Pollination patterns in safflower (Carthamus tinctorius L.) : a thesis presented in partial fulfilment of the requirements for the degree of Master of Agricultural Science in Plant Science at Massey University

Thumbnail Image
Open Access Location
Journal Title
Journal ISSN
Volume Title
Massey University
The Author
The influence of environmental conditions on safflower (Carthamus tinctorius L.) floret characters and insects were studied in relation to pollination in this species. Insect activity was studied in a field experiment using part of the world germplasm collection of safflower. Honey bees were the most likely cross-pollinators. Activity of honey bees did not vary between genotypes studied. Correlations between insect and weather data were mainly non-significant. A sample of 12 genotypes from the world collection were intensively studied in controlled environment rooms. Single plants were used as plots in a randomised complete block design, in each of four environments (day/night temperature treatments of 28/22°c and 24/l8°c in combination with vapour pressure deficit treatments of -1.0 and -0.4 kPa). Environments reflected New Zealand summer conditions. Coefficients of variation were acceptable for most characters. Considerable genotypic, environmental and genotype-environment interaction variances were observed for most characters. Standardised partial regression coefficients (path coefficients) and principal factors were utilized to determine the characters most important in self-pollination of safflower. These characters were: the length of the style-stigma; the rate of style-stigma growth; the rate of corolla tube growth and amounts of viable pollen present during floret expansion. Pollen viabilities remained high for the longest time in higher humidity environments. Large amounts of pollen were produced at the lower humidity. Floral parts were largest in the cool dry environment, however rates of style-stigma and corolla expansion were greater at lower temperatures. It was concluded that synchronization of the rates of style-stigma and corolla tube growth were important in maintaining the stigma in close proximity to viable pollen, and thus promoting the possibility of self-pollination. Self-pollination was greatest at the lower temperature and lower humidity. The basic self-pollination mechanism observed was in agreement with previous authors. A number of improvements for future controlled environment experiments involving safflower were suggested. The implications of pollination of safflower on germplasm collection and maintenance, artificial crossing and breeding plans were discussed.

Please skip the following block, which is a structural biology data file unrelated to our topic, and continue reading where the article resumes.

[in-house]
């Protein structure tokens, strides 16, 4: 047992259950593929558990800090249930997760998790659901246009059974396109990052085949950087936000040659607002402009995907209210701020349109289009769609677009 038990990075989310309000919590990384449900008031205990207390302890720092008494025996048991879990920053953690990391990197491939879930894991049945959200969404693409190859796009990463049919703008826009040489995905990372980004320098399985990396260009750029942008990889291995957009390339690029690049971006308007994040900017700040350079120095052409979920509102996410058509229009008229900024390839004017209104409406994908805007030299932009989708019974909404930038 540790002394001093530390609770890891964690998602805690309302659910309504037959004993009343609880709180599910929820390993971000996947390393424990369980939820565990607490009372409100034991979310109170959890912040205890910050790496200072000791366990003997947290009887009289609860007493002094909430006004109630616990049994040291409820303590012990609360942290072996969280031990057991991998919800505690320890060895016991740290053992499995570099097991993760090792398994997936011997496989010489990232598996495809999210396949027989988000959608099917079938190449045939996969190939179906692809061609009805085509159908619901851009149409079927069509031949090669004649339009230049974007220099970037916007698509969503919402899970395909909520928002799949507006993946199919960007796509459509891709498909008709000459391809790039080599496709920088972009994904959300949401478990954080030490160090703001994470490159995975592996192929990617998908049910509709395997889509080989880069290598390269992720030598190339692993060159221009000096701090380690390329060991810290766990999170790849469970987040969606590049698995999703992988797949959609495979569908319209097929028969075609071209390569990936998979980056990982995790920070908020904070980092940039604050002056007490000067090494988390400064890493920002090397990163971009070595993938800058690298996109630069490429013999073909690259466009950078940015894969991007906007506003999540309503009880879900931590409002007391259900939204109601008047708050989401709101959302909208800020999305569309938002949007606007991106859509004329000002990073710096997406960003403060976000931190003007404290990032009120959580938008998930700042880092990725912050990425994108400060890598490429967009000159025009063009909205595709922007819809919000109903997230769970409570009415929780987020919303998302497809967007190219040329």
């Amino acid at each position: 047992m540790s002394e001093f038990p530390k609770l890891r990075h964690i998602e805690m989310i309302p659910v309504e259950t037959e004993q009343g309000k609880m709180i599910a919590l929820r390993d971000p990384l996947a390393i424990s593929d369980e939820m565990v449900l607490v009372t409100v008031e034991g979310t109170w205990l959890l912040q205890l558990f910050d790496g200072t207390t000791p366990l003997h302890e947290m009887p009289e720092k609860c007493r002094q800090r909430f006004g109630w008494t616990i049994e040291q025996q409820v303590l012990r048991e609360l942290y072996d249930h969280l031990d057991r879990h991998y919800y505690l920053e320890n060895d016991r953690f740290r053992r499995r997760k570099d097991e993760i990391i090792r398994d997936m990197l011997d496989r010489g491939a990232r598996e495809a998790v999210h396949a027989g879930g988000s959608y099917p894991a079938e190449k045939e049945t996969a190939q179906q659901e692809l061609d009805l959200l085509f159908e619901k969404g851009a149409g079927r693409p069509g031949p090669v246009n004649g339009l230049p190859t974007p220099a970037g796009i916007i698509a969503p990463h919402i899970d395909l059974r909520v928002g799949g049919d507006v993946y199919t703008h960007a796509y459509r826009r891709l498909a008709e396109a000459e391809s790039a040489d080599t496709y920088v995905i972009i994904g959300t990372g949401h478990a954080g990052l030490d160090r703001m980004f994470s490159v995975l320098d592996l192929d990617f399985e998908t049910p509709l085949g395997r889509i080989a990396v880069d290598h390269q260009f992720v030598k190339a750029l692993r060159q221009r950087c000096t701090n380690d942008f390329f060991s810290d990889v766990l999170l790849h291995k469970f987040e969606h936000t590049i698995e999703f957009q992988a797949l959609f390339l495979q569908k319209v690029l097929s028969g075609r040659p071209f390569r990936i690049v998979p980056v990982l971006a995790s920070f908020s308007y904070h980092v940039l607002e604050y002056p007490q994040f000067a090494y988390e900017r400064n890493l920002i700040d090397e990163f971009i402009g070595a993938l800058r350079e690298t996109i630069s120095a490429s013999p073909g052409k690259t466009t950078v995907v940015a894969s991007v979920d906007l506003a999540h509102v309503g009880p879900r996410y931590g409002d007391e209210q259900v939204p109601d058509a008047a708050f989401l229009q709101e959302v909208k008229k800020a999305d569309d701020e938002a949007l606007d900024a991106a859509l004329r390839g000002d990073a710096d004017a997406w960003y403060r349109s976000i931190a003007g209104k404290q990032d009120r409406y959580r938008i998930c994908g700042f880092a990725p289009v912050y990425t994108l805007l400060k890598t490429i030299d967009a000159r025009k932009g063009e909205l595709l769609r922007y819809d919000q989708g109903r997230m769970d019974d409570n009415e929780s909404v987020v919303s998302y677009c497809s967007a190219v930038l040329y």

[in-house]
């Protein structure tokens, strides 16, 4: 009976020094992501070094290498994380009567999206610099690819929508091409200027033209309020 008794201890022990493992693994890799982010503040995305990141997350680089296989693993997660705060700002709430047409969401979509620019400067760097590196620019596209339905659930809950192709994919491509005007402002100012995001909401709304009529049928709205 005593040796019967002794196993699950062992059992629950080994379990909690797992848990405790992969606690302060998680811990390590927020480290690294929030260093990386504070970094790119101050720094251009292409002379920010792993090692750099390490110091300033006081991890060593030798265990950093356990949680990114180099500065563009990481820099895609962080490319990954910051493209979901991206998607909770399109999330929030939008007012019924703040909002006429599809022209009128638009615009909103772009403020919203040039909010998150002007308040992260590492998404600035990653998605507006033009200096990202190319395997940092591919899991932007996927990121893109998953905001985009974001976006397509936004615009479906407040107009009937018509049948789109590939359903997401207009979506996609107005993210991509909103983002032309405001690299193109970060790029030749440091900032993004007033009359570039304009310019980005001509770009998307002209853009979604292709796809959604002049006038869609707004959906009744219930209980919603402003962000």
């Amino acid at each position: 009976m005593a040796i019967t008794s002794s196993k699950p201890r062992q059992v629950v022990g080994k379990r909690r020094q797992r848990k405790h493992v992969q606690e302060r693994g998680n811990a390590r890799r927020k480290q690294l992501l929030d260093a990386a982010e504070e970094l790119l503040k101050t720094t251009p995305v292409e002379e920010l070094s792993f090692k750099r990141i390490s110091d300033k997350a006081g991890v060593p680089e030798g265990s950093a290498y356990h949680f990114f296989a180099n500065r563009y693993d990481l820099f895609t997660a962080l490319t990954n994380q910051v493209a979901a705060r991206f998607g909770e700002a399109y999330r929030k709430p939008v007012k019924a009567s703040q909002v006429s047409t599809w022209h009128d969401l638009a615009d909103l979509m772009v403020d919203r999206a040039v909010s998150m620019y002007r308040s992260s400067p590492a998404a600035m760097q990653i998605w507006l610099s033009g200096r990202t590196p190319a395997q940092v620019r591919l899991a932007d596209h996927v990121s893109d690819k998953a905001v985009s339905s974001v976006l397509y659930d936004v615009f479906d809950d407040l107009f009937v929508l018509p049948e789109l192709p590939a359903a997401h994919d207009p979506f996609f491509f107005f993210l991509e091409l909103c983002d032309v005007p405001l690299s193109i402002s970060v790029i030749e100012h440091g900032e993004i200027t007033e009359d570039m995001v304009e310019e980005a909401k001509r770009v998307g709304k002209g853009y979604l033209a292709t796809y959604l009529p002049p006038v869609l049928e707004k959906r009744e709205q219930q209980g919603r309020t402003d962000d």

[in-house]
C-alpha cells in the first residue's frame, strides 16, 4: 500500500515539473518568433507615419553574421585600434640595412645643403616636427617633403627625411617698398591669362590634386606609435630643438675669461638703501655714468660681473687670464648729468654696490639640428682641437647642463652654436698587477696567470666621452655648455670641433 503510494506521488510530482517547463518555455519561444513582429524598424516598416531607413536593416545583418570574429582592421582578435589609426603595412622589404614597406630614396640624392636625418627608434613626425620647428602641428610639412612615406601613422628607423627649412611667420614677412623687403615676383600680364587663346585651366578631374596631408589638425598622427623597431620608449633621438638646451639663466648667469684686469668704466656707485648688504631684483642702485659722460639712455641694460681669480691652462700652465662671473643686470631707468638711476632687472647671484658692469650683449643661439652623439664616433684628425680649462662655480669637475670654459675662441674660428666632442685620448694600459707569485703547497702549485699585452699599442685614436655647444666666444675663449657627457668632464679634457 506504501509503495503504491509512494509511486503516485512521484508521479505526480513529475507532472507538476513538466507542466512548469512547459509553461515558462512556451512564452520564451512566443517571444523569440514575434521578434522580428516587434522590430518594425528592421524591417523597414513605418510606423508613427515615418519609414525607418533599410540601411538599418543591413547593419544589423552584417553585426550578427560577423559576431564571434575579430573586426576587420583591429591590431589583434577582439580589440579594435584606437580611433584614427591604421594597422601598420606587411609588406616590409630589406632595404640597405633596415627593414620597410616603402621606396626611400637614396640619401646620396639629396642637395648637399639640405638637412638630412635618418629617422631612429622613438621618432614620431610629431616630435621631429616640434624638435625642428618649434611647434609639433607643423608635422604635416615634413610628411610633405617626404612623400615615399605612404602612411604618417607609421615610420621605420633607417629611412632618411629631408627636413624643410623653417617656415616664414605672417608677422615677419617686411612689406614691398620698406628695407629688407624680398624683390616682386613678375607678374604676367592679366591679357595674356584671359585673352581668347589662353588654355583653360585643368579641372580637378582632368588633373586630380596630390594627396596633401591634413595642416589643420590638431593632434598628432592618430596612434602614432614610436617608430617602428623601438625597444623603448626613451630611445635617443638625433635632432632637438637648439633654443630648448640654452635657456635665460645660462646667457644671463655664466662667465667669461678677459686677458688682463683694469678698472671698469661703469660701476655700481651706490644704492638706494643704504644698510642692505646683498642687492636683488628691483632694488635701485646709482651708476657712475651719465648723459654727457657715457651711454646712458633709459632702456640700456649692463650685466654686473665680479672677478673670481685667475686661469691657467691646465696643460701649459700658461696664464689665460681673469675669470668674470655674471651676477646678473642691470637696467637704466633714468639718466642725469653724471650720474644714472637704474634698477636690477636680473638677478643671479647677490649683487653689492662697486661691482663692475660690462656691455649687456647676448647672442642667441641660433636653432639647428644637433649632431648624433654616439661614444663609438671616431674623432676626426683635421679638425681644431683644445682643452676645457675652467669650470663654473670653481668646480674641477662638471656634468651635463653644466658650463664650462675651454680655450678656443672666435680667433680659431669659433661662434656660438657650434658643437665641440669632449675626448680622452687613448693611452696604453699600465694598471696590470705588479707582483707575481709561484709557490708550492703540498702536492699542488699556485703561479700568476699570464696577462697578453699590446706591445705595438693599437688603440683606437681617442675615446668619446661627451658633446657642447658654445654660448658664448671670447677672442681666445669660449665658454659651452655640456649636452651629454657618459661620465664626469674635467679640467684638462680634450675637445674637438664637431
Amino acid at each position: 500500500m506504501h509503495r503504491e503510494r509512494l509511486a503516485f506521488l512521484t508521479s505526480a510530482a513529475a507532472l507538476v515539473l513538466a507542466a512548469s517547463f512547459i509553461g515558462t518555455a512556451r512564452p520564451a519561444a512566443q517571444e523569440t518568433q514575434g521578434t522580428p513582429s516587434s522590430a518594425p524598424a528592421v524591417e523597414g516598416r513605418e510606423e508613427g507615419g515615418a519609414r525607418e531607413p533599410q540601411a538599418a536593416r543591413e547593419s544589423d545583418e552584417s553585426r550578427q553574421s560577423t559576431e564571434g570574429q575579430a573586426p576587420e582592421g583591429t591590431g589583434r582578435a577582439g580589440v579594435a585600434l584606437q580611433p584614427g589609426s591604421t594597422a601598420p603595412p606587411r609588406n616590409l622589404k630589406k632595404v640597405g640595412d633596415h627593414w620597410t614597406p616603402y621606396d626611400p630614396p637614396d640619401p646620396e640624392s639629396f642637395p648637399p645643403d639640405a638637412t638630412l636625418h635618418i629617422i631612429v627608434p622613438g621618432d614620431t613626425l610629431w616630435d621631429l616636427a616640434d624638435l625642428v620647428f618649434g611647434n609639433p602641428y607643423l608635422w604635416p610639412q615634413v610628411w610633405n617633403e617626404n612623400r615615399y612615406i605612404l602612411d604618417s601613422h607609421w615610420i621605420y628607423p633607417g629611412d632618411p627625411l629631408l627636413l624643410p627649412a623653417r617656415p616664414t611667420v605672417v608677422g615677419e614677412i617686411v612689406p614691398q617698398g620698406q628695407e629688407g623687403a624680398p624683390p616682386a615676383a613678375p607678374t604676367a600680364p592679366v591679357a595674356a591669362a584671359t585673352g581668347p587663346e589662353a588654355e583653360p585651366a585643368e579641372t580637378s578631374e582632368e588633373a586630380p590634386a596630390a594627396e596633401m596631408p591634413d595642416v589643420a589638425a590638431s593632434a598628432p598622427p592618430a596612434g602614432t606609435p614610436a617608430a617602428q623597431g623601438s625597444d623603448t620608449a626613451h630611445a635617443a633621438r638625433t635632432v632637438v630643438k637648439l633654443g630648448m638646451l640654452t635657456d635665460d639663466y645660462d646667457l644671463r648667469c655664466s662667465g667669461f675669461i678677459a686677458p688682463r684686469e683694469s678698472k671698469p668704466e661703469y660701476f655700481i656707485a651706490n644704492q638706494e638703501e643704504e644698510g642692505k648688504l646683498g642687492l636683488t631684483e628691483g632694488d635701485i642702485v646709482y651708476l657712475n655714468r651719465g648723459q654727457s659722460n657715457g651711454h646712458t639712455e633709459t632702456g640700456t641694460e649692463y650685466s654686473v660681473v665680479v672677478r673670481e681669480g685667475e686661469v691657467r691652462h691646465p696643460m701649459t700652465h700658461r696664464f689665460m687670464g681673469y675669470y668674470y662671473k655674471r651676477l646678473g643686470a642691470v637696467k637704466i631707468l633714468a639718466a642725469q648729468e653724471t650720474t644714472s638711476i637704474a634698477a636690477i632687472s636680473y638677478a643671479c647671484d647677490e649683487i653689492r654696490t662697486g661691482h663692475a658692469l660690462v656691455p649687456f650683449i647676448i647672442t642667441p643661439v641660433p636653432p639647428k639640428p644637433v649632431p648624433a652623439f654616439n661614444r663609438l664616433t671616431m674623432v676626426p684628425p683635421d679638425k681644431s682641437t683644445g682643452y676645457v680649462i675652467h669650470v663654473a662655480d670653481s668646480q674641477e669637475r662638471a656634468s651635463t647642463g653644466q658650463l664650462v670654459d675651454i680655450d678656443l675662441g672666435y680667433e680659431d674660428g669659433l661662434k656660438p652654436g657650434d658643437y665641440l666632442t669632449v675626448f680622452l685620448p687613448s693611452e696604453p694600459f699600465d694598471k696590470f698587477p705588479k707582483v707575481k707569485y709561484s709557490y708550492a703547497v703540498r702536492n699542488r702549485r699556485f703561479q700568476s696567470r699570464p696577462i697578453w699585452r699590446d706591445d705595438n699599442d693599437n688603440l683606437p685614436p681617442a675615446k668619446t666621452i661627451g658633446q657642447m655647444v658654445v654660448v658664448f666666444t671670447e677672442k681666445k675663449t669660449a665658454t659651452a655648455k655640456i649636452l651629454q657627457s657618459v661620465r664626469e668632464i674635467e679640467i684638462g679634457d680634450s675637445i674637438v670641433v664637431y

Safflower, Pollination, Pollination by insects